Craft is made available under an MIT license.

Craft

Craft screenshot, Craft code repository, MIT license.

Other great options

Some other notable mentions you should try:

  • Freeminer is another sandbox game inspired by Minecraft and based on Minetest. As a fork, the authors seek to "make the game fun while trading off some bits of perfectionism." It has installers for Linux, Windows, and Android.
  • ClassiCube is a Minecraft Classic clone written in C#. It is open source under the OpenTK license, and installs on Linux, BSD, Solaris, Windows, Mac OS, and in a browser.

And there you have it. This list is far from comprehensive; there are many other options out there just waiting for you to explore, and as time goes on we'll undoubtedly see more choices emerge as enthusiasts fork these games or strike out on their own. Which one is your favorite, and which one did we leave off that you wish we had covered?

This article was originally published in 2015. It has been updated to include additional suggestions made by readers in the comments, as well as to remove a few projects that are no longer available.

Jason Baker
Former Red Hatter. Now a consultant and aspiring entrepreneur. Map nerd, maker, and enthusiastic installer of open source desktop and self-hosted software.
Seth Kenlon
Seth Kenlon is a UNIX geek, free culture advocate, independent multimedia artist, and D&D nerd. He has worked in the film and computing industry, often at the same time.

46 Comments

Interesting article Jason. There are a number of schools and libraries that are promoting Minecraft in their classrooms and maker spaces.

You're missing Voxelands: http://www.voxelands.com/

Just wanted to give folks a heads up, there's a great Reddit thread going on about this topic if anyone wants to chime in over there. And welcome to our visitors who came over from the /r/linuxgames subreddit, feel free to comment in here as well!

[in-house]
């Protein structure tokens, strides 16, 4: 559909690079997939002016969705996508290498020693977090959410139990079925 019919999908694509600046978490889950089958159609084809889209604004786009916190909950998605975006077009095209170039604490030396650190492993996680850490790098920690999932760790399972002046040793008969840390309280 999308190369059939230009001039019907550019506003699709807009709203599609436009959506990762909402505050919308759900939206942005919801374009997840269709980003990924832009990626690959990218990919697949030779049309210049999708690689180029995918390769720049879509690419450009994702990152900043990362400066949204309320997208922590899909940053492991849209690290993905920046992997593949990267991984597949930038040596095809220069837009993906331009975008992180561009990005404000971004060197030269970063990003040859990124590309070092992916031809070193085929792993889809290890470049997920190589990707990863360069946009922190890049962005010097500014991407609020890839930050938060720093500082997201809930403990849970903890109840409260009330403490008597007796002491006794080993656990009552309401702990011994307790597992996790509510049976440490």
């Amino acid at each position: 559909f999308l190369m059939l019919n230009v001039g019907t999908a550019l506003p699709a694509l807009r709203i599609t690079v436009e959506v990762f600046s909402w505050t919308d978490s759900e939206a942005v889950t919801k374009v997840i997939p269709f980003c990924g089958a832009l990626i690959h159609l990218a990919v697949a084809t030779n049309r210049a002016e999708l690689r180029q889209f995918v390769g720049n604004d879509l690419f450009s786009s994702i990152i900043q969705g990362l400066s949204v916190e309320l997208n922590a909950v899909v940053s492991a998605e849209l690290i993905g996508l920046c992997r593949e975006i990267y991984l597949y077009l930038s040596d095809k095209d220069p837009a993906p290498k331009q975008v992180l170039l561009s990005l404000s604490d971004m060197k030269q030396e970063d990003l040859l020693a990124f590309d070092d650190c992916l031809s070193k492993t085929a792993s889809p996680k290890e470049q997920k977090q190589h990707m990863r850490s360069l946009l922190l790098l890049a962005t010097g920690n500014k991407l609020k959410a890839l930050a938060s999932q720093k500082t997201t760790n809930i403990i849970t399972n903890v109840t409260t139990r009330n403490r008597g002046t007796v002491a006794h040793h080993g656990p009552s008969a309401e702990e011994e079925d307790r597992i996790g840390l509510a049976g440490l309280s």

This is great to know. I am hopeful that Microsoft doesn't mess up Minecraft too much but already a system that ran Minecraft just fine in Windows 7, could not run the base Minecraft in Windows 10 except their Windows 10 beta, which is based on the Mobile version.

Puts a crimp in any plans of playing on the same worlds between PC-based and Mobile-based. Not to mention, how long will it continue to be free (with a Mojang account)?

Interesting , how the game just keeps "morphing" game to game ... Come to think of it , LINUX became the powerhouse OS it is today in much the same fashion ...

Honestly, I think Minecraft (the original game) will always prevail, its the brand that is so valuable. Community hosted servers like https://www.dancraft.net/server/skyblock are also a great way Minecraft keeps fresh new content on their game without updating. Their most recent update (1.12.2 for PC), was just bug fixes and that was months ago

Thanks for sharing these great choices with us.
However, from my opinion.. I think Minecraft is the best.

Terasology is actually developed the way that it even has support for minecraft mods porting. It gives it lot of power as OpenSource game/platform.

Interesting Article, Minecraft has lots of alternatives. But still Minecraft is the best option according to me.

I've NEVER tried minecraft, but I tried Minetest , it's very good & enjoying.

Minecraft this is a never-ending topic ! Love playing Minecraft

Pretty sure you can just decompile it with MCP and then mess with it.

Can you play on a multiplayer server

I love minecraft, are there any RPG + voxel combo games?

I didn't know Terasology - it's truly beautiful!

Interesting article Jason. There are a number of ways people promoting Minecraft

I have not played Minecraft yet. I want to play this game on console. I think that Minecraft team should work on other platforms.

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Really intersting game I used to play back in 2019 but for now PUBG is best

its a really interesting game...

Minecraft has been a go-to game of mine for years and I look forward to trying out these open-source alternatives as well. They seem really amazing.

I'm a fan of open source games.

I exactly needed this , cuz i have recently shifted from win 10 to ubuntu .
I was not a hardcore minecraft gamer , but i played then.

Thanks Homie..

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good article

i don’t play and i still looooooooooove it

thanks, this is the list i was looking for

love but not played

interesting

Nice to see Terasology getting some publicity. I still can't believe that everyone prefers Minecraft when the aesthetics are so much better on Terasology.